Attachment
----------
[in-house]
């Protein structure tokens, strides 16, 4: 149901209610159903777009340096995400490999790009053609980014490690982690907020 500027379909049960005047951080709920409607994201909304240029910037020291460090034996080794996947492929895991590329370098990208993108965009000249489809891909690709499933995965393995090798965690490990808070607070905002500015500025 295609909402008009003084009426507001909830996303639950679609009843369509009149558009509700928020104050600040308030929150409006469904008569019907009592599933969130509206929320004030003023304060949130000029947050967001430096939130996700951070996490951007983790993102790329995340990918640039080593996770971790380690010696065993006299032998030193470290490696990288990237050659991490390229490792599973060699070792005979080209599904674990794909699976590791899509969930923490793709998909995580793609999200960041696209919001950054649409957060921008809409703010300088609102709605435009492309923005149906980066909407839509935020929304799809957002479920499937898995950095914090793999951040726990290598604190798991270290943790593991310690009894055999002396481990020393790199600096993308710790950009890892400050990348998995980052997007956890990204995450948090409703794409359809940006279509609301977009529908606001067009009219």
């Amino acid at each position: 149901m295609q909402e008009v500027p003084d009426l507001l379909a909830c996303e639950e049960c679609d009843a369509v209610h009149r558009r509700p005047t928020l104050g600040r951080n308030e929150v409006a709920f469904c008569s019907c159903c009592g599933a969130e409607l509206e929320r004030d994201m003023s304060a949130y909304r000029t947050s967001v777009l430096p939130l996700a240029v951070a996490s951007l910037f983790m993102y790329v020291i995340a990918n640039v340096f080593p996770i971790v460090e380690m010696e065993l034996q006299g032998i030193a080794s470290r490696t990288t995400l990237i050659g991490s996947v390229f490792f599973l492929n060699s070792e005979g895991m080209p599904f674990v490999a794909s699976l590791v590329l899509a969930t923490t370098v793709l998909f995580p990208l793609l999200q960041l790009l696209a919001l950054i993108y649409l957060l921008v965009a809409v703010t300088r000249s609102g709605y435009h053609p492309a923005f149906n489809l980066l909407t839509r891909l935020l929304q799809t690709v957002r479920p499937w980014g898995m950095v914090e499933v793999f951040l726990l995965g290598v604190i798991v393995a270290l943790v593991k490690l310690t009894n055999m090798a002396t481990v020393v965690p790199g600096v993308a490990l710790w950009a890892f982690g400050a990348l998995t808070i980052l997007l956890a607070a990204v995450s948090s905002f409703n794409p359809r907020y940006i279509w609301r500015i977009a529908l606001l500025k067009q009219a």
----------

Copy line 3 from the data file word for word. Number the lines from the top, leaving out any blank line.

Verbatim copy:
């Amino acid at each position: 149901m295609q909402e008009v500027p003084d009426l507001l379909a909830c996303e639950e049960c679609d009843a369509v209610h009149r558009r509700p005047t928020l104050g600040r951080n308030e929150v409006a709920f469904c008569s019907c159903c009592g599933a969130e409607l509206e929320r004030d994201m003023s304060a949130y909304r000029t947050s967001v777009l430096p939130l996700a240029v951070a996490s951007l910037f983790m993102y790329v020291i995340a990918n640039v340096f080593p996770i971790v460090e380690m010696e065993l034996q006299g032998i030193a080794s470290r490696t990288t995400l990237i050659g991490s996947v390229f490792f599973l492929n060699s070792e005979g895991m080209p599904f674990v490999a794909s699976l590791v590329l899509a969930t923490t370098v793709l998909f995580p990208l793609l999200q960041l790009l696209a919001l950054i993108y649409l957060l921008v965009a809409v703010t300088r000249s609102g709605y435009h053609p492309a923005f149906n489809l980066l909407t839509r891909l935020l929304q799809t690709v957002r479920p499937w980014g898995m950095v914090e499933v793999f951040l726990l995965g290598v604190i798991v393995a270290l943790v593991k490690l310690t009894n055999m090798a002396t481990v020393v965690p790199g600096v993308a490990l710790w950009a890892f982690g400050a990348l998995t808070i980052l997007l956890a607070a990204v995450s948090s905002f409703n794409p359809r907020y940006i279509w609301r500015i977009a529908l606001l500025k067009q009219a």